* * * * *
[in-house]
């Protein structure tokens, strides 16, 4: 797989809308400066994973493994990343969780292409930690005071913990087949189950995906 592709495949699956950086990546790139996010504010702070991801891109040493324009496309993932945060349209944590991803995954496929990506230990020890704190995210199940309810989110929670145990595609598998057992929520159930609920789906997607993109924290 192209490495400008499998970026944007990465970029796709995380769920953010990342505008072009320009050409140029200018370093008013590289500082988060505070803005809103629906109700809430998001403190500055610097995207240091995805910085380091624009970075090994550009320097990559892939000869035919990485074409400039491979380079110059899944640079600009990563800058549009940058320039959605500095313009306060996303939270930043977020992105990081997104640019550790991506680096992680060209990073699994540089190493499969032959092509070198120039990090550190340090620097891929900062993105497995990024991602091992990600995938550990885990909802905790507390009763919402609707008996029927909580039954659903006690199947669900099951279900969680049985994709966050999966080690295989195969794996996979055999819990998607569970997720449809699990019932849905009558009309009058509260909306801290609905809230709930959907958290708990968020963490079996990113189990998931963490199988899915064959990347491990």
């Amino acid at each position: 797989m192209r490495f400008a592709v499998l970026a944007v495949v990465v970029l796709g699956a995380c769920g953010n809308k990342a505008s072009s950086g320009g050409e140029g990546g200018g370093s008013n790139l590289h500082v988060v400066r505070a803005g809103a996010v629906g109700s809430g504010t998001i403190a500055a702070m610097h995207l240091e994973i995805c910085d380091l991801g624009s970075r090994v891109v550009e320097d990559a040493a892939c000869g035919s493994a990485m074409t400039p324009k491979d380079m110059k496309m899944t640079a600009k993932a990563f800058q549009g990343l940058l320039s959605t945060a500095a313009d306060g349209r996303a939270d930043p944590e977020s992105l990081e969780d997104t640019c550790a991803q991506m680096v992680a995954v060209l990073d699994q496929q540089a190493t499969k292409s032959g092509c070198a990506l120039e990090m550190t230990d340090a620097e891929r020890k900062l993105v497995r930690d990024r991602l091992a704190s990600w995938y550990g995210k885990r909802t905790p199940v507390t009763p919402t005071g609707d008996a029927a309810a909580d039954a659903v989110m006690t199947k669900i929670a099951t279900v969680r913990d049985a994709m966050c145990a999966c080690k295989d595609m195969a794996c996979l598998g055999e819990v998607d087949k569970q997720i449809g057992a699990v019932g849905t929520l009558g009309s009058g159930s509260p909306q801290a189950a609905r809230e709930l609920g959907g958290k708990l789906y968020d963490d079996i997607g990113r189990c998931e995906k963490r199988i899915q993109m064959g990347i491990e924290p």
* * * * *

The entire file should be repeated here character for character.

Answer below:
[in-house]
């Protein structure tokens, strides 16, 4: 797989809308400066994973493994990343969780292409930690005071913990087949189950995906 592709495949699956950086990546790139996010504010702070991801891109040493324009496309993932945060349209944590991803995954496929990506230990020890704190995210199940309810989110929670145990595609598998057992929520159930609920789906997607993109924290 192209490495400008499998970026944007990465970029796709995380769920953010990342505008072009320009050409140029200018370093008013590289500082988060505070803005809103629906109700809430998001403190500055610097995207240091995805910085380091624009970075090994550009320097990559892939000869035919990485074409400039491979380079110059899944640079600009990563800058549009940058320039959605500095313009306060996303939270930043977020992105990081997104640019550790991506680096992680060209990073699994540089190493499969032959092509070198120039990090550190340090620097891929900062993105497995990024991602091992990600995938550990885990909802905790507390009763919402609707008996029927909580039954659903006690199947669900099951279900969680049985994709966050999966080690295989195969794996996979055999819990998607569970997720449809699990019932849905009558009309009058509260909306801290609905809230709930959907958290708990968020963490079996990113189990998931963490199988899915064959990347491990």
């Amino acid at each position: 797989m192209r490495f400008a592709v499998l970026a944007v495949v990465v970029l796709g699956a995380c769920g953010n809308k990342a505008s072009s950086g320009g050409e140029g990546g200018g370093s008013n790139l590289h500082v988060v400066r505070a803005g809103a996010v629906g109700s809430g504010t998001i403190a500055a702070m610097h995207l240091e994973i995805c910085d380091l991801g624009s970075r090994v891109v550009e320097d990559a040493a892939c000869g035919s493994a990485m074409t400039p324009k491979d380079m110059k496309m899944t640079a600009k993932a990563f800058q549009g990343l940058l320039s959605t945060a500095a313009d306060g349209r996303a939270d930043p944590e977020s992105l990081e969780d997104t640019c550790a991803q991506m680096v992680a995954v060209l990073d699994q496929q540089a190493t499969k292409s032959g092509c070198a990506l120039e990090m550190t230990d340090a620097e891929r020890k900062l993105v497995r930690d990024r991602l091992a704190s990600w995938y550990g995210k885990r909802t905790p199940v507390t009763p919402t005071g609707d008996a029927a309810a909580d039954a659903v989110m006690t199947k669900i929670a099951t279900v969680r913990d049985a994709m966050c145990a999966c080690k295989d595609m195969a794996c996979l598998g055999e819990v998607d087949k569970q997720i449809g057992a699990v019932g849905t929520l009558g009309s009058g159930s509260p909306q801290a189950a609905r809230e709930l609920g959907g958290k708990l789906y968020d963490d079996i997607g990113r189990c998931e995906k963490r199988i899915q993109m064959g990347i491990e924290p």